Whose Education is it Anyway?
Updated: Sep 27, 2019
The idea of education in India comprises of the K12 (Class I to XII) framework as over most of the world. It is available through public and private institutions around the country. The public institutions tend to cover most of the populace due to the challenges of – access, availability and affordability – for majority of the population. Right to Education acts a guide to shape the responsibility of the government to educate children aged 6-14 years. Under the current set of conditions certain sections of the population are unable to be a part of the education system. These sections can be looked at on the scale of marginalisation in education in particular with a focus on primary and middle education.
Education (K12) is at the root of engagement with the social, economic ecosystem. It forms the basis for children to understand as things happen, move and take shape around day to day living. The abilities to be acquired in order to engage are – 1.To add, subtract, multiply and divide (simple mathematics), 2. To read texts in Local language, Hindi/Urdu (depending on region), English etc, 3. To comprehend and communicate with people i.e. speak and listen in other languages. For these abilities the children are exposed to education which prepares them the pursue education later and engage. It also acts as an enabler for the child to develop an agency to determine his choices pertaining to – physical, economic and social being.
What is the Problem?
The current institutional spaces have been unable to completely comprehend the challenges that a vast number of young children face in the country. These children are either inducted into the education system without adequate work on the challenges or left out of the education locally available. We in particular intend to discuss the challenges of the communities inhabiting forest and its peripheries. The children from the community are unable to “access” education due to limitations of infrastructure and state support. The “availability” of education is within the confines of the rural local self governance systems topography. The “affordability (economic viability)” of education is subject to the individual household level. The ideas of context, customs, heritage, identity and way of life of the community are nowhere to be seen in this discussion on education. No ownership or leadership as there is near to total fall out among the state and community on education for children. Also the Forest Department as a keen role to play over decades.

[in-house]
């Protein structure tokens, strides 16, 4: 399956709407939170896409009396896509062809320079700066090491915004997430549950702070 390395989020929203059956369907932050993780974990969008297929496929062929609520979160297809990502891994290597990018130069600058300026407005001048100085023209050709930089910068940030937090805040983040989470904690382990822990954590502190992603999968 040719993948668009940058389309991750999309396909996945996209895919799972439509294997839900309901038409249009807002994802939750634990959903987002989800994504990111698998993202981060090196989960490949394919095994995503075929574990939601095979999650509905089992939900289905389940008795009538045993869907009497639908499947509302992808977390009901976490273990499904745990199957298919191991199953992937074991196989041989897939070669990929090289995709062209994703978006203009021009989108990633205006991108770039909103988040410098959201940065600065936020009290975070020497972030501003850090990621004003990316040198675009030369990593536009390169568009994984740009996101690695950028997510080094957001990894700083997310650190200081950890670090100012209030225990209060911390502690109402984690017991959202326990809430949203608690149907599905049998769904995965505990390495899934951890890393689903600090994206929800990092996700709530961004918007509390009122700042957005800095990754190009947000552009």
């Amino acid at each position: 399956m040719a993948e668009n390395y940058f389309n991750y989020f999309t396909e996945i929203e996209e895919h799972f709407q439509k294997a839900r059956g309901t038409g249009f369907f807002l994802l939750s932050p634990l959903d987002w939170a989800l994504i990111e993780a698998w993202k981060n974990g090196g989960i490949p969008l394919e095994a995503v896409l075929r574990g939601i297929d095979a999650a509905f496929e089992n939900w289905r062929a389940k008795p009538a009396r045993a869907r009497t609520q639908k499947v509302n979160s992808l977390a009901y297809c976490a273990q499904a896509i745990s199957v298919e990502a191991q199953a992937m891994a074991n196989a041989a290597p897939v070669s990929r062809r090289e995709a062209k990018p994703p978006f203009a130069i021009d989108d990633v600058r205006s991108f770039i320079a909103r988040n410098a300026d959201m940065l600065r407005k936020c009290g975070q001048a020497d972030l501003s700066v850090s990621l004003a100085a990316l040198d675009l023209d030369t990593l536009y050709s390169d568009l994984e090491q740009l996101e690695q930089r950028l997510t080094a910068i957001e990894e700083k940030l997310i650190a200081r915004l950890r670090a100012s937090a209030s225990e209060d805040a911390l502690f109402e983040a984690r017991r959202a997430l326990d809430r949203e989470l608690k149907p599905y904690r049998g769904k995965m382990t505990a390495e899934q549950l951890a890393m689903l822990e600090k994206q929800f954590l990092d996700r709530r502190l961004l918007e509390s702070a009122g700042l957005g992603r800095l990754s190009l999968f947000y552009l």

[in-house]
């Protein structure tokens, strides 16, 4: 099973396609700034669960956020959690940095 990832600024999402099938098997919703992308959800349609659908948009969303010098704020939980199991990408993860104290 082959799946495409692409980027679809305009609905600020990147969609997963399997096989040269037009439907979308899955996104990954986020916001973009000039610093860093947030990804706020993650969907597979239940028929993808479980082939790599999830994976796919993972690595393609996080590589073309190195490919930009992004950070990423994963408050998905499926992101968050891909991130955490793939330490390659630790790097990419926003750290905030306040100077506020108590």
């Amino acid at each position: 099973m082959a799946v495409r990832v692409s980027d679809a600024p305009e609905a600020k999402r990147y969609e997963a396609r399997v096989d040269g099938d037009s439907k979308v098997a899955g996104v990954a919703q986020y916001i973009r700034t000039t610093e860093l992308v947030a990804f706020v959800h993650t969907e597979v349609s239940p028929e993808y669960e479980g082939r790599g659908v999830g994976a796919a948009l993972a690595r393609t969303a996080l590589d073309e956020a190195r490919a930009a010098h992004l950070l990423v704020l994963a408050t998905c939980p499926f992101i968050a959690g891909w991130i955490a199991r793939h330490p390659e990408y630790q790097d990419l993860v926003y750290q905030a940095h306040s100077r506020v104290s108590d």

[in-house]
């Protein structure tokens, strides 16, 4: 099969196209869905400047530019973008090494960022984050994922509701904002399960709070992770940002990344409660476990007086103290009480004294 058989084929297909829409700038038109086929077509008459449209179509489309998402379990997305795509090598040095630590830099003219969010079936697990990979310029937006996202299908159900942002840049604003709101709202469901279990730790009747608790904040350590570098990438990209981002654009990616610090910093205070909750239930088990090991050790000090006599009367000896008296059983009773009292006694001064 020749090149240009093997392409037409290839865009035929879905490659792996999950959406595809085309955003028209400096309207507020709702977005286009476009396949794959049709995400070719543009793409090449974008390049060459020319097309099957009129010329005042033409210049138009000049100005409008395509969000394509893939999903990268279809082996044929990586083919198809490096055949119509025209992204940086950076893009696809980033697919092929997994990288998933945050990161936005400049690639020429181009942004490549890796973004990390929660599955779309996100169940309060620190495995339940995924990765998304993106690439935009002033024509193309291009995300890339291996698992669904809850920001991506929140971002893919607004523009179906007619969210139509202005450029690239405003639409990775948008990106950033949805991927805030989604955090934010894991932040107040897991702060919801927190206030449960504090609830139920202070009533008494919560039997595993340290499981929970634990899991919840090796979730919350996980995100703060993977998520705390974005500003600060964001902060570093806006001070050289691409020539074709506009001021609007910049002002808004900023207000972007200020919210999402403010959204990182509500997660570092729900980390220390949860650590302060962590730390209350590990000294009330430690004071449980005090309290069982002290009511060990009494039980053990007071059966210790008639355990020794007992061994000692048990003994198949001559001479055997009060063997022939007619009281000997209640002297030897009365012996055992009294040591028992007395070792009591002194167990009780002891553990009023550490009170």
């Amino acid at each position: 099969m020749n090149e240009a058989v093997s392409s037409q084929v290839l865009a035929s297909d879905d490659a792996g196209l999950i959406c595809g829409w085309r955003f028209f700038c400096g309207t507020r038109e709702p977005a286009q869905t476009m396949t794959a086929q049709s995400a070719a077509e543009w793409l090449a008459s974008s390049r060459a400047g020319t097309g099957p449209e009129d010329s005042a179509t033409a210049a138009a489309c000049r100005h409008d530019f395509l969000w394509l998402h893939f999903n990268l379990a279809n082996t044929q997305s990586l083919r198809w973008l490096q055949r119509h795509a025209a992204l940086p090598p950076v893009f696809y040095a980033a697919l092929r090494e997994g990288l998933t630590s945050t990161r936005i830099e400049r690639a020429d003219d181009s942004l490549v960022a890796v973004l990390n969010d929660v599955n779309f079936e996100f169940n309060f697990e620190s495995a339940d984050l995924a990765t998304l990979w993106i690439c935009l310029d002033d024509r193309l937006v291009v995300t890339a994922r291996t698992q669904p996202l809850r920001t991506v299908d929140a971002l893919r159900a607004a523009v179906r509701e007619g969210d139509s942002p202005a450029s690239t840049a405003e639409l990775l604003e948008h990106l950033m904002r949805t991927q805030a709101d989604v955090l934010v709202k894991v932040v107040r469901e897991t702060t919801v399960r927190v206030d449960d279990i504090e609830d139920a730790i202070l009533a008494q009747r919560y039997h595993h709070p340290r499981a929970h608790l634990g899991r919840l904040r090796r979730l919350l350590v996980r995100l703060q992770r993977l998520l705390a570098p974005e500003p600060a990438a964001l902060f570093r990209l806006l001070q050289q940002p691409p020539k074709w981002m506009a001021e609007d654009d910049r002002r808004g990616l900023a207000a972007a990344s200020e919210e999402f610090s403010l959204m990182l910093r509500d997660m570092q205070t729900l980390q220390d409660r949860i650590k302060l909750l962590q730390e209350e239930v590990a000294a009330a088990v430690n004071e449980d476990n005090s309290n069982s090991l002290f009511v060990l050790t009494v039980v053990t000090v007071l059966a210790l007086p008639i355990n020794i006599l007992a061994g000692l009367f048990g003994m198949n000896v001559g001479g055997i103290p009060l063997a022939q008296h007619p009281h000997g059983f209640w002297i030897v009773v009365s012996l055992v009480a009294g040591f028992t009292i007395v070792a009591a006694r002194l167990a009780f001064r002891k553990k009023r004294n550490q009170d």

What to do?
As we live with the community in the region and have conversations on education we intend to determine a way out. The Van Gujjars (forest dwellers) and Taungya (Scheduled Caste) communities have information, awareness and are self sufficient though education is seemingly missing. Over the past 6-8 months we have tried to be a part of the community and initiate discussion on education. We have met people, representatives, education officials. Education though missing still has a foothold in the conscience of the people.
Some conversations from the people:
“शिक्षा बहुत ज़रूरी है, सबको पढ़ना चाहिए”, “पढ़ेंगे तभी कुछ हिसाब कर पाएँगे सारे”, “हम पढ़ना चाहते है लेकिन कुछ इंतेजाम करना होगा”, “जंगल से बाहर तक जाने में बहुत सारी मुश्किलात है”
The people have the willingness to learn, which is motivating us to try to help them do it!
- By Prashant, the Director at Samanta Foundation.